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20100101
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Search Results 0 to 15 of about 16 (some duplicates have been removed)
of canada about the cabinet picks for hamid karzai. what is the concern over the choices that president karzai is making? guest: he has now made two set of choices. he nominated one slate of cabinet officials, about 24 of them. 17 were rejected by the parliament. but arlin is in a healthy move, asserting itself. this is a good thing -- the parliament is, in a healthy move, asserting itself. this is a good thing, checks and balances. he looked at the first slate of nominees by president karzai and parliament did not like them. they did confirm the most important cabinet choices from president karzai, the minister of defense and the minister of interior, which handles all of the police. the minister of finance, the minister of agriculture, when the biggest recipients of assistance. -- one of the biggest recipient of assistance. those picks are clear. president karzai has recently over the weekend submitted a second state to replace those that were rejected the first time. these are lesser-known people. the second slate are lesser- known people. many people have not heard -- many afghans h
stated to be beginning about 18 months after to give karzai and his regime enough time to stand up and fight for itself. we will see. host: we have our numbers on the screen and we will get to the calls in immelman. -- in a moment. you laid out a number of issues which have to be practical issues that have to be dealt with, but the fact of the matter is that you bring vietnam and it becomes a political issue as well. tell us how you view this as a political issue. guest: the lesson that we need to learn, i think, from john kennedy's experience is this. he was with -- he was withdrawing at the time. we have the classified documents. but he did not tell the truth to the american people why? for political reasons. he wanted to get it reelected in 1964. he had begun to order the withdrawal in 1963. host: and these would have been the trainer said you talked about. guest: 16,000 of visors, not combat troops. but my point is that obama should not repeat that experience. he is clearly going to do the best that we can in a given amount of time, but what we face the prospect -- if we face t
karzai and with his cabinet on numerous occasions, notably with the trip that hillary clinton and i had made to afghanistan on october 18 and 19 in conjunction with the inauguration. the afghans understood this, they are very comfortable with it. so i need to underscore that's what july 2011 means. not a withdraw, but the start of a responsibility transition in which american combat troops will begin to draw down. on the second question and in regard to pakistan, i'm not sure quite how you phrase it. strobe, you made a generic comment? >> mike hamlin and his colleagues have put together a set of bench marks on sort of how things are going. and the trend that they feel they have identified in pakistan is ominous, negative by comparison with a year ago. >> yeah. i read mike's monthly, it's quarterly, actually, isn't it? i read mike's quarterly table with great interest. and it@@@@@@p it's a common problem i've seen in every war i've been involved in. let's not confuse the number of cell phones with low the war is going. let's not minimize that cell phone penetration is a hugely important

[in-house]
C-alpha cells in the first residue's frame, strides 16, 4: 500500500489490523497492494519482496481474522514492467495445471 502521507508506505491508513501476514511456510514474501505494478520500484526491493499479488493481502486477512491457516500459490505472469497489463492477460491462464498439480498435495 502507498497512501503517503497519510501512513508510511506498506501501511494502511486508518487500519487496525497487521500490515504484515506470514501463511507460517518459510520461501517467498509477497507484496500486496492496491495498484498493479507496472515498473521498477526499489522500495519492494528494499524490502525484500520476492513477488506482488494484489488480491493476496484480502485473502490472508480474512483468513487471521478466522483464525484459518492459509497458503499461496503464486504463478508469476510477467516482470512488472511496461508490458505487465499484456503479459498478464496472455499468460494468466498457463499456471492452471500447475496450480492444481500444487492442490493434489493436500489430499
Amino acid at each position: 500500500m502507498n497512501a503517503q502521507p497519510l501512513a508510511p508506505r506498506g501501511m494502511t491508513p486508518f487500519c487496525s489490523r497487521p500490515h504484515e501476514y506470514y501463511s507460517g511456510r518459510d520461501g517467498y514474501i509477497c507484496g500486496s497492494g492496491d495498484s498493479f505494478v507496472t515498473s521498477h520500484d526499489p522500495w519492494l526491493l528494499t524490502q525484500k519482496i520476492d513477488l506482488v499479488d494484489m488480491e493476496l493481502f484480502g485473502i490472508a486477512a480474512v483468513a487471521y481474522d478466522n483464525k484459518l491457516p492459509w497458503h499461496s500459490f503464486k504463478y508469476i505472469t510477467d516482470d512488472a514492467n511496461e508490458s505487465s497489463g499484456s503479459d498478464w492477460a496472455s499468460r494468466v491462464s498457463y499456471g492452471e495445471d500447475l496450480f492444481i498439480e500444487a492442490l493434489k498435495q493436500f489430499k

, thereby taking the initial i.e.c. count to 54.-- 54 point something percent and having president karzai accept that, which i think was a good step for afghanistan. of course the runoff never happened but at least the e.c.c. was able to maintain its independence and show that the rule of law does matter to some degree in afghanistan. so with that, let me briefly introduce our three distinguished speakers and turn it over to them to speak just for a few minutes, probably no more than 10 minutes each if you can keep it to that, so we can have a frank and vibrant discussion and q&a session after that. to my far left, scott warden who just returned to the institute here. he's a senior rule advisor with usit, who was on a leave of absence to work as one of the three international members of the electoral complaints commission. he was also involved in the elections in 2005 for parliament when he was with the jdmb. you have their buy yows in front of you, i won't go into too much detail on that. isabel root is desk officer for the e.a.d. at the department of political affairs at the united nati
described where u.s. special operators blocked karzai's planned governor for kabul but she interweaves into it a very well written and interestingly -- history that is well written and well organized and -- and based on a lett of her own research with the original sources, a second reading -- rell important understanding of the country can be gotten from joel's book the opium season. and that details a year in which he was involved in a -- as a -- subcontractor in u.s. a.i.d. efforts in 2004 and 2005 to provide alternative livelihoods, to -- to draw away the work force from opium production. and it gives a great view of the violence and corruption and this complex tribal and world relations. and moreover, it shows the bureaucratic prove fit tiering and dysfunction that -- is -- is increasing the complexity and cost of our involvement, not just in war but in -- in development. a third source and it is outstanding if you want to understand the country is roshy stewart, wo within weeks after the fall of the taliban walked from iraq to kabul in the winter, which is supposed to kill you. an
nominees for president karzai's cabinet. one of them was the only female nominee. what does this say about the is stability of afghanistan? >> reporter: it could say two things right now. it could say one, that the afghan government were not obviously happy with president karzai's choices. many parliamentarians have said he basically chose people who helped him during the campaign that he made promises to so he could get the presidency again. another way of looking at this, it's democracy in action. here you have the parliament who are turning down president karzai's choices. we should mention two weeks earlier when i asked the president at a press conference why he didn't have more female choices, he had only had one in his list, he conceded that he knew the parliament would reject a lot of his choices and he told me he expects to have more and more females within this cabinet and women throughout the government. >> brooke. >> an tillal, thank you. >>> we will take an inside look at what is being called the world's newest, tallest building. first though, our random moment in 90 seconds. >